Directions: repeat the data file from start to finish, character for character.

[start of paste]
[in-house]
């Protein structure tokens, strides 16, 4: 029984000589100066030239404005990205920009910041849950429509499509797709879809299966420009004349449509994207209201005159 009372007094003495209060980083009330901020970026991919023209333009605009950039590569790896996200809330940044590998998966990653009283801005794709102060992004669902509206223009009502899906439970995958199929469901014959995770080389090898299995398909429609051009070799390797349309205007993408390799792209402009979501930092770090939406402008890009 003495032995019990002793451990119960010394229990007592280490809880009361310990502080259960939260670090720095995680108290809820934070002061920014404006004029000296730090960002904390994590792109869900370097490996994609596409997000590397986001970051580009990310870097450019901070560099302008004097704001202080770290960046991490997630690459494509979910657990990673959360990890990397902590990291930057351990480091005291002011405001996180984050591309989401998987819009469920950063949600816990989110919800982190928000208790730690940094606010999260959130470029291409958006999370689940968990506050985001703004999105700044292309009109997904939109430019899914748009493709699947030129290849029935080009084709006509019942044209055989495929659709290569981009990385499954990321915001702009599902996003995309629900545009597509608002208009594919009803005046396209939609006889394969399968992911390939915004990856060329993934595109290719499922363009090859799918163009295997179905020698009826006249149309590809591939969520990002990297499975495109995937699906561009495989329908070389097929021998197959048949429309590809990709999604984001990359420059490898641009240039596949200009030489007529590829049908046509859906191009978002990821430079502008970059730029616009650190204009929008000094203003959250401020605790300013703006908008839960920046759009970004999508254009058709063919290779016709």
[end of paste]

[in-house]
């Protein structure tokens, strides 16, 4: 029984000589100066030239404005990205920009910041849950429509499509797709879809299966420009004349449509994207209201005159 009372007094003495209060980083009330901020970026991919023209333009605009950039590569790896996200809330940044590998998966990653009283801005794709102060992004669902509206223009009502899906439970995958199929469901014959995770080389090898299995398909429609051009070799390797349309205007993408390799792209402009979501930092770090939406402008890009 003495032995019990002793451990119960010394229990007592280490809880009361310990502080259960939260670090720095995680108290809820934070002061920014404006004029000296730090960002904390994590792109869900370097490996994609596409997000590397986001970051580009990310870097450019901070560099302008004097704001202080770290960046991490997630690459494509979910657990990673959360990890990397902590990291930057351990480091005291002011405001996180984050591309989401998987819009469920950063949600816990989110919800982190928000208790730690940094606010999260959130470029291409958006999370689940968990506050985001703004999105700044292309009109997904939109430019899914748009493709699947030129290849029935080009084709006509019942044209055989495929659709290569981009990385499954990321915001702009599902996003995309629900545009597509608002208009594919009803005046396209939609006889394969399968992911390939915004990856060329993934595109290719499922363009090859799918163009295997179905020698009826006249149309590809591939969520990002990297499975495109995937699906561009495989329908070389097929021998197959048949429309590809990709999604984001990359420059490898641009240039596949200009030489007529590829049908046509859906191009978002990821430079502008970059730029616009650190204009929008000094203003959250401020605790300013703006908008839960920046759009970004999508254009058709063919290779016709």